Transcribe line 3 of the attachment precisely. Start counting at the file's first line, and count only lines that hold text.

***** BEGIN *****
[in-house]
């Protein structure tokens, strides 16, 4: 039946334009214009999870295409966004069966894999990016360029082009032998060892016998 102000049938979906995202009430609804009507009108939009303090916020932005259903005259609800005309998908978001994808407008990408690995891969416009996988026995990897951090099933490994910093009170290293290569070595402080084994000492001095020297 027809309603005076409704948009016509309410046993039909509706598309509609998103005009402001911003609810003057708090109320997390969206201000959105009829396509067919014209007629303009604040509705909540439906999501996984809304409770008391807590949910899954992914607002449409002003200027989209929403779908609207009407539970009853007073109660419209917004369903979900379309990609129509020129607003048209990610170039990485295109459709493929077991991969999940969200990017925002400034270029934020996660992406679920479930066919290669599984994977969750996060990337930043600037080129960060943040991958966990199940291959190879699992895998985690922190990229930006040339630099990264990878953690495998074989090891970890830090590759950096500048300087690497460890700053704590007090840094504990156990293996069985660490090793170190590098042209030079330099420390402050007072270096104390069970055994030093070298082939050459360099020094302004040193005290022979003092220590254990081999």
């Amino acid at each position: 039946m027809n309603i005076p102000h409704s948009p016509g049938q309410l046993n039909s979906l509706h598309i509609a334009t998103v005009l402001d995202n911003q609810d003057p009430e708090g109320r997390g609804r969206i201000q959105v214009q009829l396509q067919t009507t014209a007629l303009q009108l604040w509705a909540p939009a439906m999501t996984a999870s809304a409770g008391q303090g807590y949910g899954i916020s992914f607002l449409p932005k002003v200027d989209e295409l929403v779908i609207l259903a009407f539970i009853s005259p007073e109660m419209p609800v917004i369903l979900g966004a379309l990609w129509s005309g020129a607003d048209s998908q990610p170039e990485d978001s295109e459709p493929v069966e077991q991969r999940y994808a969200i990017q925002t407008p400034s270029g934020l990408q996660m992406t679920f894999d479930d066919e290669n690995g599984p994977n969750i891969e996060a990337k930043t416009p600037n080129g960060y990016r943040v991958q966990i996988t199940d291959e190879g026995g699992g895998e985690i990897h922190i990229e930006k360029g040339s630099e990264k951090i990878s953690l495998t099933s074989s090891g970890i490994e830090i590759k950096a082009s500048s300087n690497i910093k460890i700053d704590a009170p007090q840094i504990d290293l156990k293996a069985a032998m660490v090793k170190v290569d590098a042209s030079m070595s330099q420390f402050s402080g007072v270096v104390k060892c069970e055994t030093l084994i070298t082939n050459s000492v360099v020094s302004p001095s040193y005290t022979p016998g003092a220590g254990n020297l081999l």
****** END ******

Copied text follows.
């Amino acid at each position: 039946m027809n309603i005076p102000h409704s948009p016509g049938q309410l046993n039909s979906l509706h598309i509609a334009t998103v005009l402001d995202n911003q609810d003057p009430e708090g109320r997390g609804r969206i201000q959105v214009q009829l396509q067919t009507t014209a007629l303009q009108l604040w509705a909540p939009a439906m999501t996984a999870s809304a409770g008391q303090g807590y949910g899954i916020s992914f607002l449409p932005k002003v200027d989209e295409l929403v779908i609207l259903a009407f539970i009853s005259p007073e109660m419209p609800v917004i369903l979900g966004a379309l990609w129509s005309g020129a607003d048209s998908q990610p170039e990485d978001s295109e459709p493929v069966e077991q991969r999940y994808a969200i990017q925002t407008p400034s270029g934020l990408q996660m992406t679920f894999d479930d066919e290669n690995g599984p994977n969750i891969e996060a990337k930043t416009p600037n080129g960060y990016r943040v991958q966990i996988t199940d291959e190879g026995g699992g895998e985690i990897h922190i990229e930006k360029g040339s630099e990264k951090i990878s953690l495998t099933s074989s090891g970890i490994e830090i590759k950096a082009s500048s300087n690497i910093k460890i700053d704590a009170p007090q840094i504990d290293l156990k293996a069985a032998m660490v090793k170190v290569d590098a042209s030079m070595s330099q420390f402050s402080g007072v270096v104390k060892c069970e055994t030093l084994i070298t082939n050459s000492v360099v020094s302004p001095s040193y005290t022979p016998g003092a220590g254990n020297l081999l």